Chinese officials study Lake Champlain


MAX MCCURDY/The Vermont Cynic Seagulls rest on posts along the Lake Champlain shorefront. The lake and its ecology are being studied as an example of how China can improve environmental regulations.

Following their interest in Vermont’s environmental laws, a team of Chinese researchers and government officials visited Burlington at the beginning of March.

This delegation, which was representing the School of Law at Fudan University in Shanghai, studied how Vermont has drafted laws to clean up Lake Champlain in an effort to learn more generally about how the United States assesses and corrects ecological damage.

As China is trying to draft stronger environmental laws, it is essential that they understand how to draft laws that effectively fix environmental damage, said Siu Tip Lam, Vermont Law School professor and director of the VLS U.S.-Asia Partnership for Environmental Law.

This delegation discussed U.S. environmental legislation with experts from VLS and UVM, who co-sponsored this conference, Lam said.

Lake Champlain was chosen for this study because the federal and state agencies studying the lake have already come out with a restoration plan, Lam said.

This plan, called the total maximum daily loads of phosphorus, was created by the Environmental Protection Agency with the help of the Vermont Department of Natural Resources.

The Clean Water Act, which pushed the state to develop this plan, was another area of interest to the researchers, as it “forces states to determine how to address water restoration issues,” Lam said.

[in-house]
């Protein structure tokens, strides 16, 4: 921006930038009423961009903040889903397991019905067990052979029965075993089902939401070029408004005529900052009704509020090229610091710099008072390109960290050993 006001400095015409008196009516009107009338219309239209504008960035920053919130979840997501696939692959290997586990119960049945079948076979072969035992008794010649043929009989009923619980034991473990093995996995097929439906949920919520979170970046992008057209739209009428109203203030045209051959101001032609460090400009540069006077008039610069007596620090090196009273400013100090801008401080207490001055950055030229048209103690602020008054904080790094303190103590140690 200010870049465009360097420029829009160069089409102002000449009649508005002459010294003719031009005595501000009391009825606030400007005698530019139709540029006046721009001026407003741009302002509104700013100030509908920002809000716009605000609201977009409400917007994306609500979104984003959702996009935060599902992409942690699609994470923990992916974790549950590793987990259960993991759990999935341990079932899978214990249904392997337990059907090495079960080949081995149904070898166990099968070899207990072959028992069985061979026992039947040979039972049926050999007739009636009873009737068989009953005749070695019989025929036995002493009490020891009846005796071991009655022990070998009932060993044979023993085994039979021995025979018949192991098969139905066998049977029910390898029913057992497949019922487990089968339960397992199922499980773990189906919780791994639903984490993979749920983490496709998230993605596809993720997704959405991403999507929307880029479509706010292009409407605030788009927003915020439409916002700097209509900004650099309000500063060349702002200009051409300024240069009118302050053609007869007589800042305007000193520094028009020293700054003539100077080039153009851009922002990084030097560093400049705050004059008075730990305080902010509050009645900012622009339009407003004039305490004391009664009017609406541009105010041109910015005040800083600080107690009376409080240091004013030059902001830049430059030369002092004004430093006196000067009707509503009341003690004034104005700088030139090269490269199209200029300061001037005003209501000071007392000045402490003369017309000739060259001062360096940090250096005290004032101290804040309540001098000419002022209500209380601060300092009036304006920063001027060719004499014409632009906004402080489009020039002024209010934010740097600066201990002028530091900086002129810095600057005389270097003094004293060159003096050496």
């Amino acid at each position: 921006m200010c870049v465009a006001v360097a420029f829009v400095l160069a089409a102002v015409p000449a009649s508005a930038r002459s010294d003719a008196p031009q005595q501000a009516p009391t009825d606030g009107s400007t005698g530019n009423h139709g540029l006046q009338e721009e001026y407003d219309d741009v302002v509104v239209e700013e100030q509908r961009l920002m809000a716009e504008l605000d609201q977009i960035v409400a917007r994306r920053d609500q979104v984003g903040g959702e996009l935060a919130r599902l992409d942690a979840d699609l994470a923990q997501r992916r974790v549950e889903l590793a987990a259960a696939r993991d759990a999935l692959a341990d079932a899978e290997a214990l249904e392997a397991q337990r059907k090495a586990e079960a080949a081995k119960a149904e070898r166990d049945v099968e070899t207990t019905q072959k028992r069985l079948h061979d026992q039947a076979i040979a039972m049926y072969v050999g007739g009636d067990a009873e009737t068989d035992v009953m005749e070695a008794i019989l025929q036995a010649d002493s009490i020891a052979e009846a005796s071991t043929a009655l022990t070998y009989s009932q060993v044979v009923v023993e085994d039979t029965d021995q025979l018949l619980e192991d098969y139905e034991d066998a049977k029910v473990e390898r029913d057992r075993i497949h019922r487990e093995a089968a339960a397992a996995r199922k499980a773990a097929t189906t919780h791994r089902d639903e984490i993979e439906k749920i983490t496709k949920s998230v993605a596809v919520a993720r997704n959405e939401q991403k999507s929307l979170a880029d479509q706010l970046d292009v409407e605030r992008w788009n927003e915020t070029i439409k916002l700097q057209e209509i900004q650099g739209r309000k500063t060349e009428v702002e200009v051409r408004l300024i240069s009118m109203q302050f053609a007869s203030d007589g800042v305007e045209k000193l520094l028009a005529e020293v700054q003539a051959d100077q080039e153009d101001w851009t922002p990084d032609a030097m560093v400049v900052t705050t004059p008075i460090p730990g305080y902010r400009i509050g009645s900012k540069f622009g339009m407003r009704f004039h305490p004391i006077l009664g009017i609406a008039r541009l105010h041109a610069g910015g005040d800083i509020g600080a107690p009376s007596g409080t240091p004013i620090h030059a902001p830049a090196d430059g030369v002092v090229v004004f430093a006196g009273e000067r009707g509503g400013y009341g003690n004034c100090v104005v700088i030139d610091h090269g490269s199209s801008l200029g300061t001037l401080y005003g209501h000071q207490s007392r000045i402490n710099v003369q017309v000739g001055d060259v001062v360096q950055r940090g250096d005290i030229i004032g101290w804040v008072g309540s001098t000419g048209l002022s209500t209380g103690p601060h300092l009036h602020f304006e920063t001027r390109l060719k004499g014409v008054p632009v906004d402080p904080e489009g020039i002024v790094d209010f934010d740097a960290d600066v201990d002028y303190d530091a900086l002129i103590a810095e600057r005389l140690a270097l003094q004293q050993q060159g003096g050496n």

Hao Shen, a professor at Fudan University in Shanghai, China who was a part of this delegation, said the trip was a comparative study between China and U.S. environmental policies.

The delegation, led by Zitai Zhang, director of the Center for Environmental, Natural Resource and Energy Law at Fudan University, hopes to implement some aspects of U.S. policy into their own legislation.    

The Ministry of Environmental Protection of the People’s Republic of China is currently developing a policy that may be impacted by the delegation’s research, Shen said.

This policy, which is yet to be named and will be officially launched in 2018, states that provincial governments can try to negotiate settlements with polluters. If no settlement is reached, the government can file a lawsuit against polluters.

Zhang’s team, which is largely responsible for developing the details of this law, is going to continue to study the Clean Water Act in an effort to see if they can adopt a version of this program, Shen said.

Doing this will prove to be a challenge, as the two countries have such different political backgrounds, Shen said.

“Legislation in the U.S. can not be directly used in China,” Shen said.   

“The key of course, as in the U.S., are the regulations that implement the law,” said Jody Prescott, an adjunct professor in the political science department who specializes in environmental law.

For example, China created the law on prevention and control of water pollution in 1984, which functions similarly to the Clean Water Act in that it uses permits to enforce water quality and air pollution standards, Prescott said.

However, China only just brought its permitting system online in 2000, Prescott said.   

Rachel Gladstone, a sophomore in the Rubenstein School, shares Prescott’s concerns. “It is important to have more than just quality standards,” Gladstone said.  “Governments must regulate these standards as well.”

Despite the difficulties of transplanting environmental regulations across continents, both the Chinese and U.S. researchers value this working relationship, Lam said.

As Lam is going to visit Shen at the end of March, there is certain to be more collaboration between Fudan and Vermont Law School, Shen said.

“Before China enacts laws, rules and regulations, it is essential for us to do research in other countries,” Shen said.